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Website of the Week — Star Count


Time again for our Website of the Week, when we showcase interesting and innovative online destinations.

This week it's a website where you can help astronomers track a major problem clouding their observations while learning about the stars and how human activity is affecting one of the oldest of all sciences.

WARD: "The Great World Wide Star Count is a student and family activity, where we're asking people all the way around the world to go outside and look at their night sky and measure the amount of light pollution."

Dennis Ward is an astronomer at the University Corporation for Atmospheric Research in Colorado, home of the Great World Wide Star Count at starcount.org.

Star Count is real science, but you don't have to be an experienced skywatcher to take part. Just follow the instructions on the website; they're available in at least six languages. They explain how to identify the constellations Sagittarius in the southern hemisphere and Cygnus in the north.

WARD: "And they have a series of charts that show what that constellation might look like under the different amounts of light pollution, the different limiting magnitude of the sky. And all we're asking people to do is just compare their view of that constellation with one of seven charts that are in this activity guide."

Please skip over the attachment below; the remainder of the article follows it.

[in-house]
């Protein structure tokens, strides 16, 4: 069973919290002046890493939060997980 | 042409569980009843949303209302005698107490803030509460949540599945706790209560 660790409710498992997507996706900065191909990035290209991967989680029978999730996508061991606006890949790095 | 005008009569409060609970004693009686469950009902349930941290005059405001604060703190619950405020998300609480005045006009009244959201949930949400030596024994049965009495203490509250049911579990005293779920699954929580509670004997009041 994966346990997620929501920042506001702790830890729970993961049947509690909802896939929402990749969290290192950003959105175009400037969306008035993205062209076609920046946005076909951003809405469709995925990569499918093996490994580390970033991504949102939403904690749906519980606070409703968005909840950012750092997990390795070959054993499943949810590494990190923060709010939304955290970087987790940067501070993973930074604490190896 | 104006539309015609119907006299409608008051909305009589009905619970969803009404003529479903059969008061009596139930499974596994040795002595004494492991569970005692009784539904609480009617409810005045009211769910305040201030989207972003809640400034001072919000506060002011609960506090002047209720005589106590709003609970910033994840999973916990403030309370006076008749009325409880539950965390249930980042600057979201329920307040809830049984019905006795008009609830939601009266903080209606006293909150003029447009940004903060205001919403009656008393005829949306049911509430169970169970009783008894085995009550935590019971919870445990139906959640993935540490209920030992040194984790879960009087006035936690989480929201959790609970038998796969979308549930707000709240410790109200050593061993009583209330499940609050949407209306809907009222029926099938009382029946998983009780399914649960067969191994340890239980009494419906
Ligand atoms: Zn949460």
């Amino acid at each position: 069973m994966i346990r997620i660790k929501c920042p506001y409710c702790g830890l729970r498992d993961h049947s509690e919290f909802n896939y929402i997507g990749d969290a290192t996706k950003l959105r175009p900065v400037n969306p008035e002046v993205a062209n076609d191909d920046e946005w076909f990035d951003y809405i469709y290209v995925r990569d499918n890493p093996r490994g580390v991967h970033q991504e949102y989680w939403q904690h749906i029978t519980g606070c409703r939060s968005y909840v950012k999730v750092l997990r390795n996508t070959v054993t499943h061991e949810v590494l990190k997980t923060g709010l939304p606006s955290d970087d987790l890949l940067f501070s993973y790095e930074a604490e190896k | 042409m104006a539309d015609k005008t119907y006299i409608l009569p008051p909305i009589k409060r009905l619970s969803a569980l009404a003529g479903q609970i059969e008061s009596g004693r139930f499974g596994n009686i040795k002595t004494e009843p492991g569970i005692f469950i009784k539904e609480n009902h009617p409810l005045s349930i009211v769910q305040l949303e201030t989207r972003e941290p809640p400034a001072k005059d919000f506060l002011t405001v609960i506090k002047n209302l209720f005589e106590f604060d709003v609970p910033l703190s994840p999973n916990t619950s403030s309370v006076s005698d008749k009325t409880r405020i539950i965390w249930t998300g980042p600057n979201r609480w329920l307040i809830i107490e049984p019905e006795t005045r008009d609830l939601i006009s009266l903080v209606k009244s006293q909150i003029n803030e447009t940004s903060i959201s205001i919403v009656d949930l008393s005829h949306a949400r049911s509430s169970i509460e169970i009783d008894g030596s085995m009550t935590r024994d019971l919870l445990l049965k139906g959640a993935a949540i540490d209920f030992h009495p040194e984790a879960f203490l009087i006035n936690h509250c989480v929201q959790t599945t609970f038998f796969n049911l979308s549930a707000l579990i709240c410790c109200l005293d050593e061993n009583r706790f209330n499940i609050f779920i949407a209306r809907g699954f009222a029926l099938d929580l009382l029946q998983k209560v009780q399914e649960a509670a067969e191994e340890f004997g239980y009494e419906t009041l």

No matter where in the world you are, Star Count wants your observations, but Ward is especially interested in reports from the Southern Hemisphere. You can submit more than once, at different times or from different places. Results will be available at the end of the two-week observation period.

WARD: "After the campaign is over, in mid-October, all the data that everyone around the world has been collecting, we'll make that available to everyone so they can do their own analysis. We'll have it available in spreadsheets and text files, and even some mapping formats. We'll have step-by-step guides on how to do that."

Dennis Ward says the plan is to make the star count an annual event, so changes in light pollution can be tracked over time.

The Great World Wide Star Count ends on October 15, so hurry over to starcount.org, or get the link from our site, voanews.com.

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